Apparently the stick work of April was not enough. This month’s lawless behaviour permitted by the league is checking from behind into the boards. Games have been a festival of players being pitched face-first into danger by a cross-check from behind.
How do we know it’s a thing?
Don Cherry was recently rummaging through his trick bag for a description of why Anaheim’s Ryan Getzlaf is such a great leader. His tape sampler featured the Ducks star pile-driving opponents from behind into the boards (without penalty). I rest my case.
Getzlaf is hardly unique this month. Sidney Crosby has been launched in this manner on a number of occasions – as recently as Saturday versus Ottawa when Dion Phaneuf played rocket booster to the Pens’ captain.
Sometimes players are checked this way because they’ve turned their backs to the defender. But that’s not an excuse. Football doesn’t allow hits from behind and no one has accused it of going soft. As we’ve said many times, the NHL is tempting fate by permitting checking from behind. The game is dangerous enough. It doesn’t need a paralyzed or dead player to illustrate the point.
The Nashville Predators have so many excellent defencemen that former Montreal superstar P.K. Subban is now the No. 3 defencemen on the team. In the days before salary chaos, that would have been an embarrassment of riches for the Preds.
After all, defencemen are the coin of the realm in the NHL. He who has many blueliners is considered a Warren Buffett on ice. But in the salary-capped NHL, no team can afford a player with Subban’s contract – eight-years, $72 million, running through the 2021-22 season – playing third-D minutes. The circumstances suggest to some that Preds general manager David Poile might try to find a buyer for the charismatic ex-Hab.
All of which begs the question: Has Subban become the new Phaneuf? Phaneuf, if you’ll recall, burst into the NHL as an offensive defenceman with the Calgary Flames. As a rookie in Calgary, he wowed the league with his big shot and his dynamic skating. He was also a big pain to opponents, a controversial figure in the NHL.
Like Subban, Phaneuf won a large contract well before the Flames had to pay him big money under the NHL’s salary grid. But, as the years passed, he wasn’t playing up to the salary commitment the Flames were making to him. He was considered hard to coach, a risk-taker who played to his own music.
Eventually, the Flames tired of Phaneuf’s unreliability on ice and shipped him to Toronto in a controversial deal. With the moribund Maple Leafs, Phaneuf played better but he was not the man to turn Toronto around. After six years as the whipping boy in Toronto, Phaneuf was dealt to Ottawa, where he has become a reliable defenceman in these 2017 playoffs – just not the superstar he was touted in Calgary.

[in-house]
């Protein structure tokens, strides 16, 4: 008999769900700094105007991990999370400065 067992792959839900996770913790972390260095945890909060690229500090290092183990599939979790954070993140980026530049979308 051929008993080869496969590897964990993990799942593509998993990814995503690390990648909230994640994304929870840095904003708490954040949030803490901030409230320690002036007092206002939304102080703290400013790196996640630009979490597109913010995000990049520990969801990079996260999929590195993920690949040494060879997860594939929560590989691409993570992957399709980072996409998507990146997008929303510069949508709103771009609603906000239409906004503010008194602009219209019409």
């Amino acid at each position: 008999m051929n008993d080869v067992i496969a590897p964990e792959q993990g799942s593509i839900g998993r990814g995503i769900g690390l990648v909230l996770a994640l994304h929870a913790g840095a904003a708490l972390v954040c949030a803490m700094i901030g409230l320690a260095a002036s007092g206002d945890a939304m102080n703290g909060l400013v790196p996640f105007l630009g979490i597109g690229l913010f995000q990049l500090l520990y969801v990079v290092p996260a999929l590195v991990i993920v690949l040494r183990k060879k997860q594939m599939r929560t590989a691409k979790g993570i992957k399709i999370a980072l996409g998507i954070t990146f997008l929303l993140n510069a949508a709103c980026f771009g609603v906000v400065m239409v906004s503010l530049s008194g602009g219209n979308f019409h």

Subban appears to be headed in the same direction. He’s fun to watch since he plays high-risk hockey but he’s also a coach killer. The arc of his career resembles Phaneuf’s more each year. Does he become like Phaneuf, a talented enigma passed around the league to diminishing expectations?
An Ottawa/Nashville Stanley Cup Final might answer a few of those questions.
Speaking of puck pariahs, last week saw the defenestration of Washington superstar Alex Ovechkin after his Capitals once again failed to surmount Crosby and the Penguins in the playoffs. In a bitter defeat, Washington lost yet again in a seventh game – this time at home to Pittsburgh.
With Ovechkin as captain, the Caps have not advanced to a Stanley Cup Final. At the same time, Crosby has led the Pens to two Stanley Cups in three visits to the final series. Adding to the disappointment, the Caps have won three Presidents’ Trophy titles as the best club in the regular season, led by Ovechkin, a three-time NHL MVP.
The crushing loss last week brought out a storm of criticism, much from sources who’d previously been empathetic to Ovechkin.
Russian journalist Slava Malamud accused Ovechkin of being a prima donna who has dragged down the Caps (and the Russian national team) over the past decade through his lack of leadership. Sample: “An insane hockey talent who can’t drag a team kicking and screaming to victory. Doesn’t command the room in this way. Always been like this.”
Certainly, Ovechkin’s record in big games in the post-season and Olympics is replete with failure. But having built his franchise around the player, Caps owner Ted Leonsis has been unwilling to face the reality that maybe the Great Eight is fallible.
With a huge contract and the owner’s undying love, Ovechkin’s not going anywhere soon. But his legacy is a Hall of Famer who can’t win the big one. That’s not dissimilar to where Brett Hull was when he left St. Louis for the Dallas Stars. A record goal scorer and Hart Trophy winner with the Blues, Hull became a secondary star with Dallas and then Detroit and won two Stanley Cups at the end of his career.
Can Ovechkin turn around his rep as a guy who can’t get you where you want to go? What’s clear is that the Washington equation isn’t working. The question is whether the Caps adapt or trade him.
Bruce Dowbiggin is the host of podcast The Full Count with Bruce Dowbiggin on anticanetwork.com. His career includes successful stints in television, radio and print. A two-time winner of the Gemini Award as Canada’s top television sports broadcaster, he is also the publisher of Not The Public Broadcaster. Bruce Dowbiggin @dowbboy.
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